CALL Insider Newsletter 3rd Quarter, FY2019
Key publications this quarter include the "Battlefield Coordination Detachment" handbook, several graphic training aids, and initial impressions from Yama Sakura. This edition also includes input from the Combat Training Centers and best practice and after action report submissions.
10th Mountain Division (Light Infantry) the last CJFLCC Iraq-- A Series of Thoughts on Transitioning from Combat Operations to Enabling Civil Authority (Iraq) Newsletter
The 10th Mountain Division deployed its Headquarters to Iraq in February 2018 to assume the role of Combined Joint Forces Land Component Command. However, the Division deployed during a period of transition to a new Headquarters construct within the Combined Joint Task Force (CJTF), and found itself rapidly adjusting to a change of mission once on the ground. The Division staff was instrumental in shaping the new CJTF Headquarters and played key roles in understanding the operational environment and operationalizing the Reliable Partnership plan. The focus of the Division on working with the Iraqi Security Force (ISF) has been fundamental in its efforts to set the theater for Phase IV (stability) and Phase V (enable civil authority). This Newsletter focuses on the 10th Mountain Division’s experience dealing with the initial transition of the Army Headquarters and mission in Iraq.
90-6 The Musicians of Mars: A Story of Synchronization For The Company/Team Commander - Newsletter
“The Musicians of Mars: A Story of Synchronization for the Company/Team Commander” is the first volume in the four-volume series of CALL publications. The books draw their name from a quote from MG George S. Patton in 1941. He describes commanders on the battlefield as akin to conductors of fine orchestras: “There is still a tendency in each separate unit ... To be a one-handed puncher. By that I mean the rifleman wants to shoot, the tanker to charge, the artilleryman to fire ... That is not the way to win battles. If the band played a piece first with the piccolo, then with the brass horn, then with the clarinet, and then with the trumpet there would be a hell of a lot of noise but no music. To get harmony in music each instrument must support the others. To get harmony in battle, each weapon must support the other. Team play wins. You musicians of Mars ... Must come into the concert at the proper place and at the proper time.”
This volume tells a story of synchronization from the maneuver team commander's perspective. It is not intended to be the perfect solution, rather a story showing the critical tasks that most commonly cause units to not meet their training objectives. The characters and the battles are fictional, the story is not. The successes and failures are found everyday as units around the world train for their concert with Mars. Our intent is for the reader to finish with a better understanding of synchronization and how better to prepare themselves and their soldiers to become "Musicians of Mars."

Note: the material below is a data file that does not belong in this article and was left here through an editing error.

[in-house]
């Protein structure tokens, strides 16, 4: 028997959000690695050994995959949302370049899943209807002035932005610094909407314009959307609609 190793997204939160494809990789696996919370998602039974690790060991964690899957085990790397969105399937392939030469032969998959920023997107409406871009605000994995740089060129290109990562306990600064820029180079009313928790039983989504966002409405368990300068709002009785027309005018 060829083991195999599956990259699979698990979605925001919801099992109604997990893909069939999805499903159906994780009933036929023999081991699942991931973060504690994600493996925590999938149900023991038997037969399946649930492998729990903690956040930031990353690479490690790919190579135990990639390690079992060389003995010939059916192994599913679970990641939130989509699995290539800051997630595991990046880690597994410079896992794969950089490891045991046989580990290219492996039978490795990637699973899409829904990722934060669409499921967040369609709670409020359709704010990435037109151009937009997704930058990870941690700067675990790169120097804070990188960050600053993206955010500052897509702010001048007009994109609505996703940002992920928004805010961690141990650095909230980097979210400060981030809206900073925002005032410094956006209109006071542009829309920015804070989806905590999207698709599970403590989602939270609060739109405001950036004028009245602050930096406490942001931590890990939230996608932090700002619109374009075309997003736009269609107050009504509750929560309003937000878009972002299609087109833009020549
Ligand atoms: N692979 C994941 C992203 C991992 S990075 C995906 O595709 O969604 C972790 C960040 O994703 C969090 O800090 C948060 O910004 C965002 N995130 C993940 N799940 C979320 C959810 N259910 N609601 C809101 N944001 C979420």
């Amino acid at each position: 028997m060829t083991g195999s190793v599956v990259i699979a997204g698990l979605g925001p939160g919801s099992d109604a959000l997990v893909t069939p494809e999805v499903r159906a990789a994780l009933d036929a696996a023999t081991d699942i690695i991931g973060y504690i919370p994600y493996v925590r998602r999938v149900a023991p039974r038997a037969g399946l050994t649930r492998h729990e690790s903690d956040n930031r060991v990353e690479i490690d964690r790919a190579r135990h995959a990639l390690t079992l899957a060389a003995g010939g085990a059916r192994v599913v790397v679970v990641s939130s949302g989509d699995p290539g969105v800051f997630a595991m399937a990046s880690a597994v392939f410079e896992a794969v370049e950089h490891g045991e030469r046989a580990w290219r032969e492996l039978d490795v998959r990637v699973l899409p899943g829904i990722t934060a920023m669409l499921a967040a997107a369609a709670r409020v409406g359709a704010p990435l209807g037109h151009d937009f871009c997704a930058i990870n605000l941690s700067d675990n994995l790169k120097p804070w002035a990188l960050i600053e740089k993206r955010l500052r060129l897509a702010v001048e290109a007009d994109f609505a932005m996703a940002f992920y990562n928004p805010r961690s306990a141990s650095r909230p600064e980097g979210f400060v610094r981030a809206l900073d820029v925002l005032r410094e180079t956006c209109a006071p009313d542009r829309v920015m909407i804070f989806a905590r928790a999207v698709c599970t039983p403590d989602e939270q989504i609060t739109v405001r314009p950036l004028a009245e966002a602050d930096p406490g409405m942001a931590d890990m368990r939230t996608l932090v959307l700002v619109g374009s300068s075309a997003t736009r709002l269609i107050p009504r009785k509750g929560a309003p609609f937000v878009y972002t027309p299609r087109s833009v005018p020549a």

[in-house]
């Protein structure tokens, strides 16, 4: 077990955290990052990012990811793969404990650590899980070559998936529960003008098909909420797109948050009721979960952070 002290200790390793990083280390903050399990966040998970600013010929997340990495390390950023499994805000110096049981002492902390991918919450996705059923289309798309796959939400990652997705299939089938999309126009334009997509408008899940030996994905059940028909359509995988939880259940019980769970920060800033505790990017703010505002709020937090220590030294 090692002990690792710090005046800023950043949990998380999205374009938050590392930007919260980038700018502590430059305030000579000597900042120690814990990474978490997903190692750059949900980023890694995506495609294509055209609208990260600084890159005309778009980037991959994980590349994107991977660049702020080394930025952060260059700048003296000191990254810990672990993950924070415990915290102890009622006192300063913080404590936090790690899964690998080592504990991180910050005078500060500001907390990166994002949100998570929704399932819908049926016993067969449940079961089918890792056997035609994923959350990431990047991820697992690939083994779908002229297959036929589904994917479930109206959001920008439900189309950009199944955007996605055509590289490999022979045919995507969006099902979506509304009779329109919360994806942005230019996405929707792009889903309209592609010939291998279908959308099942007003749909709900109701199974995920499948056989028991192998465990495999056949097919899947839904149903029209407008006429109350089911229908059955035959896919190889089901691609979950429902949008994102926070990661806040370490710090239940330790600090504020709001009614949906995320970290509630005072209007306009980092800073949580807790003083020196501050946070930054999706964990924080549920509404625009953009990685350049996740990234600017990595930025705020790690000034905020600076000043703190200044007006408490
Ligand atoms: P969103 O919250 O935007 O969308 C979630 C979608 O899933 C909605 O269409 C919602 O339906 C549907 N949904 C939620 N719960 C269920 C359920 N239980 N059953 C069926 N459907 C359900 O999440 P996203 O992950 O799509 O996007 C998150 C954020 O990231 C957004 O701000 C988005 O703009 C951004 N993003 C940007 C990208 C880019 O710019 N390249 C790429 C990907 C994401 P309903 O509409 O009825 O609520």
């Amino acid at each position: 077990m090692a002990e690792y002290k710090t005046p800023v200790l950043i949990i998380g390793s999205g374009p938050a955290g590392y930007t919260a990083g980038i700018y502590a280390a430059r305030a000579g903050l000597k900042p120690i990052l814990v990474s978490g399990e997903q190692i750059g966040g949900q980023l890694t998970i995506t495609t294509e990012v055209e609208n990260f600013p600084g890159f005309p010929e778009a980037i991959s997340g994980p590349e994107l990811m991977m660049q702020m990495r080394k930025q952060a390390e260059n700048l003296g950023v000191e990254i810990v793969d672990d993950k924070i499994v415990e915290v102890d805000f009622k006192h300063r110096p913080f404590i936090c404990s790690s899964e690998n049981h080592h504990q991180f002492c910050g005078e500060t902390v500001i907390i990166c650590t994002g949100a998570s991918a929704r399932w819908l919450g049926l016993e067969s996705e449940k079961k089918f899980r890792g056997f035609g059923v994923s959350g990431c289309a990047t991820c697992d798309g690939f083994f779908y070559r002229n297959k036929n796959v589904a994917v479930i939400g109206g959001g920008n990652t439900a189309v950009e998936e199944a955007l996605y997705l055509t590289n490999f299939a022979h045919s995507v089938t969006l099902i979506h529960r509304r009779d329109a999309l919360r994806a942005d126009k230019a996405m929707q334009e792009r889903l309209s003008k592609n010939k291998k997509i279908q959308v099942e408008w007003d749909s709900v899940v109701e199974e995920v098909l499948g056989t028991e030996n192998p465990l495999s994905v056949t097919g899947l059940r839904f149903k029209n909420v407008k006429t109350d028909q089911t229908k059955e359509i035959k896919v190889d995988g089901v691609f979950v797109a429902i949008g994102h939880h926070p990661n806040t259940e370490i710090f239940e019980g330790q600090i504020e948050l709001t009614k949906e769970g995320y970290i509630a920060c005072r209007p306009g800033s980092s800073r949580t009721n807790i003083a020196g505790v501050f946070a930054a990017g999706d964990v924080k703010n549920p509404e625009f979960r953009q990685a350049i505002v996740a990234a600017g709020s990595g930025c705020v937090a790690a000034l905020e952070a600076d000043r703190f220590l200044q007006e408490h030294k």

CALL Insider Newsletter 2nd Quarter, FY19
The CALL Insider for 2nd Quarter, FY 19, features a synopsis of CALL products published during the January-March timeframe, a glimpse at what is coming soon, updates from our liaisons at the combat training center, and other news you can use.
19-03 - Multinational Joint Forcible Entry Operations Blue Flag/JWA 2018 Newsletter
In May of 2018, 7,000 personnel from 162 organizations representing the militaries of the United States and nine NATO partners converged on five training sites in southern Germany as part of the U.S. Army’s first Joint Warfighting Assessment (JWA). The common goal was to advance their collective ability to overcome aggression from a near-peer competitor in Europe. In pursuit of this goal, they trained to fight as a single, cohesive, and multinational division against a near-peer adversary. This training produced numerous lessons, many of which are detailed throughout this publication, about how to foster interoperability and about which concepts and capabilities will enable multi-domain operations (MDO). JWA 18 was an important step forward for the Army as it seeks to adapt the force to the demands of a rapidly changing and complex world.
CALL Insider Newsletter 1st Quarter, FY2019
After almost six months as CALL Director, I've made a few organizational changes that are primarily invisible to you, but are efforts that further CALL’s mission in driving change and supporting the Army as it transitions to a large-scale ground combat operations focus. Expect to see our products and collections reflect that change as we support exercises and deliver handbooks and other publications.
CALL Insider Newsletter September 2018
This is an exciting and challenging time to be a Soldier. As the new Director of the Center for Army Lessons Learned, my principal goal is to continue our organization?s service as one of the drivers of Army change and the Army?s daily focal point for adaptive learning ? providing timely and relevant knowledge to our warfighters. Our Army?s warfighting shift from counterinsurgency to near or peer competition and conflict requires deliberate learning, sharing, and training for large-scale operations.
CALL Insider Newsletter MAY-JUN 2018
One of my regrets as I wrap up my two years as the Director of CALL and 30 years of military service is that I did not give enough back to the Army so that the Army as a whole could learn. I was very good at conducting unit After Action Reviews and implementing unit-level changes, but was not good at informing the Army institution through writing articles to periodicals and submitting After Action Reports to CALL and others to use in driving necessary changes for problem resolution and to share best practices for adoption by others. This is an inherent responsibility for every member of the Army and particularly for Commanders. The better we do at this the more ready and lethal we will be. Learn from my lesson and do better at this than I did.